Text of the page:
We have talked a lot about climate change, and we have talked a lot about doing something about climate change. Now we really need to get on with doing something.
It will be one of the most prominent issues on the agenda at Davos next week, when businesses, no doubt supported by their PR agencies, will be declaring their plans for tackling the problem, perhaps outlining how they aim to become net zero.
Some of the more progressive ones may even push further and go public on their desire to become carbon-positive, committing to reversing and mitigating more negative environmental impacts than they generate.
But how many PR agencies will be among those businesses committing to a net-zero future or becoming carbon-positive?
Last year, as the Extinction Rebellion movement woke many of us from our complacency about the climate crisis, some agencies publicly declared a climate emergency, others publicly disclosed their climate conflicts, and a few signalled their intention to become net zero by a certain date.
However, in an industry that now places so much emphasis on values and purpose, the number and size of agencies publicly taking action remains disappointingly modest.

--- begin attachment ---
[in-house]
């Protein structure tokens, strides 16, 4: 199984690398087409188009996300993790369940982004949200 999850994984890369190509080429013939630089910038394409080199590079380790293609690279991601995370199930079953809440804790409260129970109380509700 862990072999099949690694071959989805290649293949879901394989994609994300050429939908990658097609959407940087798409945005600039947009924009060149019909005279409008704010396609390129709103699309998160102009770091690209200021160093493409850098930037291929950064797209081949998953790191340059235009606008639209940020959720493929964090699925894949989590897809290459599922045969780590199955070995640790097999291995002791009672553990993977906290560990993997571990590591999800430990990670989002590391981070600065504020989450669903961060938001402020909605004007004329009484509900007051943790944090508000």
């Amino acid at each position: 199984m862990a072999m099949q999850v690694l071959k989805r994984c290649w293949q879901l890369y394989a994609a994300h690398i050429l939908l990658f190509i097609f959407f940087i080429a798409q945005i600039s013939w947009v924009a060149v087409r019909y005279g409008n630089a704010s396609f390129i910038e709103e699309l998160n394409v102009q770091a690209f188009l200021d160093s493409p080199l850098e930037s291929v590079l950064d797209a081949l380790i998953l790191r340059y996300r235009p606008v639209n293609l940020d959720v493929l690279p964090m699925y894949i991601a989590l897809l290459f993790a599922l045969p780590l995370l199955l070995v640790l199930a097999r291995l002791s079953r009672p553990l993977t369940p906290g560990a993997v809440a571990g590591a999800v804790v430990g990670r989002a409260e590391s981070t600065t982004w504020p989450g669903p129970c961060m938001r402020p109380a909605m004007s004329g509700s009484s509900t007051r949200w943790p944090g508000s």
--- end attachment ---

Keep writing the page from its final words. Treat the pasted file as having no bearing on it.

When you’re in the business of purpose, you cannot have a neutral stance on the climate crisis.
If we work for clients who are engaging in destructive activity and not actively seeking to turn that around, we are on the wrong side of the battle.
The PR industry has immense influence, on both our clients and the audiences we seek to engage on their behalf.
We need to use much more of that influence to accelerate efforts to tackle climate change before it is too late. And it will soon be too late.
We all need to get a plan in place to make sure we aren’t actively contributing to the climate crisis through our own operations – and then do everything we can to help our clients do the same.
If not, all that talk about 'values' and 'purpose' will sound increasingly hollow.
Amanda Powell-Smith is CEO of Forster Communications
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